It is monumentally refreshing to find a horror picture that not only holds its own against other landmark chillers, but that also earns a place in the pedestal of the year’s best cinema. The Babadook takes its medium seriously, borrowing and learning from electric horror puppeteers. There’s a touch of Lynch, Carpenter, del Toro, and even Friedkin all mashed up in its pithy 95 minute running time. Jennifer Kent has not only created a timeless villain in the eponymous creature (which will surely find its way onto Halloween-stocked shelves in upcoming years) but more importantly she has crafted a timeless tale of motherhood, childhood, and the deep gulf that lies between them.
Australian gem Essie Davis is Amelia, a single mother at the end of her tether trying to cope with the erratic and wayward mind of her young son Samuel (Noah Wiseman). Sam’s father died en route to the maternity ward when Amelia was giving birth, and thus Amelia’s relationship with her son is muddied by a complex entanglement of mixed emotions. He represents for her both the miracle of life and a brutal reminder of the searing pain of death. Occasionally we see Amelia’s grief-stricken interior unleashed at her son, whose incessantly curious questions and demands never allow her a second to herself. It’s implied that Samuel may be autistic or require some special attention, but his emotional needs are the same as any other child growing up without a father. Unfortunately the rest of the world – namely Amelia’s friends and Samuel’s school teachers – do not see it that way, and his disruptive nature continually gets him into trouble.
At night, Samuel clings to his mother for comfort, and she must routinely prove to him that there are no monsters lurking beneath his bed, inside his wardrobe, or watching from the shadows. Samuel’s paranoid imagination never lets up, and Amelia is regularly starved of a decent night’s sleep. At bedtime, Amelia reads to Samuel classic children’s tales, but one night she allows him to choose a book for himself. From the shelf, Samuel returns with a mysteriously dark and previously unseen book, The Babadook, which tells of a sinister shadowy being that will haunt and scare until its victims beg for death. Shocked and appalled, Amelia attempts numerous times to destroy the book, but each time it finds its way back into their home, and with each reading its narrative grows more and more twisted and personal.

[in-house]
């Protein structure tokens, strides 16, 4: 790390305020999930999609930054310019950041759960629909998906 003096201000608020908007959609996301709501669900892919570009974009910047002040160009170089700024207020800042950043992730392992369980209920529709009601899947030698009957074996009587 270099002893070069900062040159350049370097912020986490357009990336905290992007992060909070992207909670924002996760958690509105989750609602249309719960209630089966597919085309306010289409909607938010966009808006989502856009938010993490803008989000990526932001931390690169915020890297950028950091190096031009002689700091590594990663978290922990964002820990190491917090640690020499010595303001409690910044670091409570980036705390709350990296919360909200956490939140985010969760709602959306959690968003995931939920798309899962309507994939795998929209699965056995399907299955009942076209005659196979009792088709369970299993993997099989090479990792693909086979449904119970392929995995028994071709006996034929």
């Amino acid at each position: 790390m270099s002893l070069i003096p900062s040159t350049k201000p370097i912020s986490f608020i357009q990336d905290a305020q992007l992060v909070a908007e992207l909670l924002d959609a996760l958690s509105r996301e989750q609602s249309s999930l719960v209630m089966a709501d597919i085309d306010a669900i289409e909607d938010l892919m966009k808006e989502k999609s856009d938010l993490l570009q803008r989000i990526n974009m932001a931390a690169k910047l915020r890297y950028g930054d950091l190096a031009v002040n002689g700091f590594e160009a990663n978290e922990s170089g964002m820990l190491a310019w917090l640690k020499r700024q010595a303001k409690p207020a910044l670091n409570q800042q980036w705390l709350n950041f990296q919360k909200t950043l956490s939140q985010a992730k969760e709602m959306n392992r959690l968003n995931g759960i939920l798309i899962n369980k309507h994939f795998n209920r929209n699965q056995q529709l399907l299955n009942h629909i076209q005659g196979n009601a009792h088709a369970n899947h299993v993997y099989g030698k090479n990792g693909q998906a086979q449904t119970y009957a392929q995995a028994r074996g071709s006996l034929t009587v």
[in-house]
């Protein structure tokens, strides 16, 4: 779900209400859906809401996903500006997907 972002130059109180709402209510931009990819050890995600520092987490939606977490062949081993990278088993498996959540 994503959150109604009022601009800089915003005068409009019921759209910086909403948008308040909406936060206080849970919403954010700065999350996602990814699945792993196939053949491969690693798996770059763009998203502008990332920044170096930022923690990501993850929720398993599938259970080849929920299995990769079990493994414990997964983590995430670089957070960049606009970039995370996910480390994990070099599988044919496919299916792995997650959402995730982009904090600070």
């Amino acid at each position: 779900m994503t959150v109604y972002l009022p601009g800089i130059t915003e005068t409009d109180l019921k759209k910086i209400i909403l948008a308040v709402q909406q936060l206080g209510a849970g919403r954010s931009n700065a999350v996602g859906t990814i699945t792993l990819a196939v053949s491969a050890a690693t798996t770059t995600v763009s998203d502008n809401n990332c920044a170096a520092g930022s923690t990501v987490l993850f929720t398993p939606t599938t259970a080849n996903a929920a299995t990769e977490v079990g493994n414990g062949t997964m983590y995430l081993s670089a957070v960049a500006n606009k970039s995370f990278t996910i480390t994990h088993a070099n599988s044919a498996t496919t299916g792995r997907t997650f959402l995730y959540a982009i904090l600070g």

Before long, Amelia and Samuel begin hearing and seeing the monstrous Babadook. It develops a taste for their home, and shows no sign of letting up. Kent is a master of suspense, and we very rarely of course see the creature itself – at least not in its entirety – which appears to resemble something of a cross between Murnau’s Nosferatu and Craven’s Freddy Krueger, only sporting a towering top hat and thick black cloak. What we do see of the Babadook is just enough to give us the creeps, and each of its harrowing appearances shoots up every single hair on the back of your neck (especially with its shrill ET-on-helium whisper). In the most potent of the Babadook’s visits, Amelia resorts to ‘shielding’ herself under her duvet covers, praying that this will somehow make the creature give up or disappear. It’s highly reminiscent of a child hiding from their nightmares, and it proves just as fruitless.
Is the Babadook a symbolic black representation of Amelia’s depression? Does it represent the growing abyss between mother and son? Does this ‘children’s book’ which Amelia reluctantly reads signify not only the breakdown of Samuel’s bedtime reading, but arguably the last remaining mutual connection between them? Freud would have a field day with this film. It seems that Amelia’s adult anxieties have populated and corrupted the innocent world of Samuel’s childhood via the creepy pop-up volume. Or maybe, worst of all, the Babadook doesn’t signify anything. Perhaps the Babadook is nothing more than a sinister spectral creature hell-bent on haunting and wreaking havoc. That’s certainly much more terrifying.
Young Noah Wiseman is something of a revelation; his pale-faced sincerity pulls all of the right strings. As the film (and Amelia’s mental deterioration) progresses, Samuel emerges more and more like the adult out of the two of them. Amelia thinks she can simply sleep off or hide from her demons, but it is Samuel who dares to tackle their issues head-on, bravely coming to the protection of his mother armed with home-made weapons and lionhearted courage. And we can’t ignore the masturbation scene in which Amelia, taking a moment for herself, is interrupted by Samuel as he bursts into her room. Is there something Oedipal going on here? When Samuel’s father died on the way to the hospital, did Samuel ‘replace’ him in some way as the dominant masculine figure in Amelia’s life?
Perhaps it’s just too reductive to attempt to compartmentalise a film like The Babadook, which succeeds on its own terms without invasive analysis. Jennifer Kent doesn’t want us to get bogged down in the details of where Amelia and Samuel went wrong. What’s important is how the madness and terror of the Babadook brings them closer together. The Babadook warns, “the more you deny, the stronger I get.” There’s no better or more poignant analogy for the problems the mother and son undergo as a family. The message is clear. You can’t just sweep your dysfunctional issues under a rug and hope that they’ll disappear; it’s no use for them to pretend that their troubles are invisible. The only way for Amelia and Samuel to overcome their difficulties is to confront them head on: to look them straight in the eye and proudly proclaim “we’re not afraid of you”.